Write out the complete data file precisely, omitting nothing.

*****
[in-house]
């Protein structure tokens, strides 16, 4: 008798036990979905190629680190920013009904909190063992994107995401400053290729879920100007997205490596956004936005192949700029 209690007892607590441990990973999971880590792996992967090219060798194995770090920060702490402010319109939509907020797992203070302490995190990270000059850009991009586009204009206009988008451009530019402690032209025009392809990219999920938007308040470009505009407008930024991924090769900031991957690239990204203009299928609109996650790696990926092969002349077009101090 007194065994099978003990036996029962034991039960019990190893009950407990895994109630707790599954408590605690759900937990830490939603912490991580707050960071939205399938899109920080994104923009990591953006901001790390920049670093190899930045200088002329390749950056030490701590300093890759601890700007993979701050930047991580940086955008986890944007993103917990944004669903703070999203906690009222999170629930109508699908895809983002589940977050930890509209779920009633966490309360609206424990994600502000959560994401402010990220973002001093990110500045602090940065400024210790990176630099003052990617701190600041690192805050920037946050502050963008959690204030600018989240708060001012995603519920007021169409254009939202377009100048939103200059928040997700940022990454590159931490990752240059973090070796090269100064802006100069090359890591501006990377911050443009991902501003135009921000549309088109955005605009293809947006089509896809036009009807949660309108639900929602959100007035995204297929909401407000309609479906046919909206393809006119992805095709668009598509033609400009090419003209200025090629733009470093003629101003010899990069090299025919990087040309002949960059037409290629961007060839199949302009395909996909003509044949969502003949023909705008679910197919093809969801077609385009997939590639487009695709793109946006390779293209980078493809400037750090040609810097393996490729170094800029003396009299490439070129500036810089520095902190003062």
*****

[in-house]
């Protein structure tokens, strides 16, 4: 008798036990979905190629680190920013009904909190063992994107995401400053290729879920100007997205490596956004936005192949700029 209690007892607590441990990973999971880590792996992967090219060798194995770090920060702490402010319109939509907020797992203070302490995190990270000059850009991009586009204009206009988008451009530019402690032209025009392809990219999920938007308040470009505009407008930024991924090769900031991957690239990204203009299928609109996650790696990926092969002349077009101090 007194065994099978003990036996029962034991039960019990190893009950407990895994109630707790599954408590605690759900937990830490939603912490991580707050960071939205399938899109920080994104923009990591953006901001790390920049670093190899930045200088002329390749950056030490701590300093890759601890700007993979701050930047991580940086955008986890944007993103917990944004669903703070999203906690009222999170629930109508699908895809983002589940977050930890509209779920009633966490309360609206424990994600502000959560994401402010990220973002001093990110500045602090940065400024210790990176630099003052990617701190600041690192805050920037946050502050963008959690204030600018989240708060001012995603519920007021169409254009939202377009100048939103200059928040997700940022990454590159931490990752240059973090070796090269100064802006100069090359890591501006990377911050443009991902501003135009921000549309088109955005605009293809947006089509896809036009009807949660309108639900929602959100007035995204297929909401407000309609479906046919909206393809006119992805095709668009598509033609400009090419003209200025090629733009470093003629101003010899990069090299025919990087040309002949960059037409290629961007060839199949302009395909996909003509044949969502003949023909705008679910197919093809969801077609385009997939590639487009695709793109946006390779293209980078493809400037750090040609810097393996490729170094800029003396009299490439070129500036810089520095902190003062």